If you owned a convenience store, or other business that was likely to get robbed you would likely have surveillance cameras with the intention of having evidence to provide the police with the information that they need in order to track down and prosecute the person who may rob the store.
Most of our databases have far more value to our company than the entire contents of a small convenience store, and whether you are willing to admit it or not they are probably more likely to get hacked than a convenience store is to get robbed. But we don’t have the surveillance system in place to monitor what happened when and why.
Once you have been hacked it is very challenging to find out what someone may have done to your databases, especially when you don’t find out for several months.
As a DBA, imagine your manager coming to you saying that 3 months ago between the 10th of the month and the 26th of the month the IT team has determined that a hacker obtained unauthorized access to the network. They have a log of all files that were transferred out of the network. What we need from you is to know that parts of the database did the change or modify. Did they install a job anywhere that checks for confidential information and emails it to them on a regular basis, did they alter a stored procedure to move money into their account? Did they add another user to the database that will allow them unlimited access whenever they want? How would you answer these questions.
It would be nice if we could just ask SQL Server for a forensic analysis of what occurred between the dates in question and get a quick summary of what was changed, who was in the system and what might have been done. Unfortunately SQL Server doesn’t have a good way to do this, you could get a product that would scan the transaction logs to show what may have changed, if you still have the transaction logs from 3 months ago. You could get some of what you are looking for from Extended Events, maybe some from SQL Source control if you are using a source control product.
All those after the fact solutions are like working with a sketch artist for a convenience store robbery because you didn’t have a functioning camera.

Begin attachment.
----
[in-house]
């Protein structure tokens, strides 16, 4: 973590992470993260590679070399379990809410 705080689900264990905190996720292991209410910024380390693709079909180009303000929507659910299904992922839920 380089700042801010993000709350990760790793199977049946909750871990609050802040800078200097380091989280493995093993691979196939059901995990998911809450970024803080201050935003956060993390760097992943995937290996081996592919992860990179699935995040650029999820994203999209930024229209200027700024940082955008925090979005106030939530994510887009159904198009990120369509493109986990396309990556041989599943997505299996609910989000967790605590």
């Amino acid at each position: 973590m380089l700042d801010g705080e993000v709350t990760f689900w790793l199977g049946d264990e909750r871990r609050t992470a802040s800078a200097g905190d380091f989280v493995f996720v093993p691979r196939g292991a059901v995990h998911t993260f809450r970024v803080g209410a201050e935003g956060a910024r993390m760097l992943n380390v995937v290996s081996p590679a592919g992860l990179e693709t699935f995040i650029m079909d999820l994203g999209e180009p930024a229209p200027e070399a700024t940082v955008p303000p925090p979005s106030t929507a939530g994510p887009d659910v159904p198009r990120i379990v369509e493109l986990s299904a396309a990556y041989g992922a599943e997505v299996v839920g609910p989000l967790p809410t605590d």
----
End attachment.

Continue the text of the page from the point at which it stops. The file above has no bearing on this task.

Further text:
If your company is large enough to have a data center, or to use a data center co-location facility there are probably plenty of cameras. But none of the cameras will catch the hacker with remote access to your systems.
Many of us when asked what changed on our SQL Server 3 months ago over a 2 week period would probably do some research and eventually come up with the “I don’t know” answer. Management may see it like this… “You don’t know if anyone did anything to compromise the integrity of your database, What good are you?”
How do we solve this. Plan ahead, it can actually be easier that installing video cameras. Anyone who has ever installed surveillance cameras knows how painful it can be to get them in the right place, the right angle, the right view.
Github Open Source Project
Introducing SQL Forensics, an open source project that I have just started hosted at Github. https://github.com/SteveStedman/SqlForensics
The reason that I have created this as an open source project is to have the highest level of transparency in the project. All the source code is there so look it over, don’t trust me, confirm for yourself everything that it is doing to monitor your system, and if you don’t like something it is doing, then just change it.
What does it do today… Not much since I just started working on it yesterday. But here is where I plan to go with it.
- Tracking of who changed what and when
- Stored Procedures
- Foreign Keys
- Add/Remove a Database
- Database configurations
- Instance / Server configurations
- Investigation Tools
So far if you install the SQL Forensics database it tracks any changes made to the global configuration settings for the current server, sp_configure. You can see the baseline, and any changes by querying the [Log] table.
SELECT li.[name], cast(l.[whenRecorded] as datetime), l.[value]
FROM [ForensicLogging].[Log] l
INNER JOIN [ForensicLogging].[LogItems] li on li.[id] = l.[itemId]
ORDER BY [whenRecorded] DESC;
This shows that sp_configure ‘show advanced options’ was changed 3 times, but reconfigure was never run. The value column shows the configuration value, as well as the value currently in use.
What would you need to know?
What do you need to know for a proper SQL Forensic investigation to know if someone is in the system? Drop me an email or post a response to this message with your needs.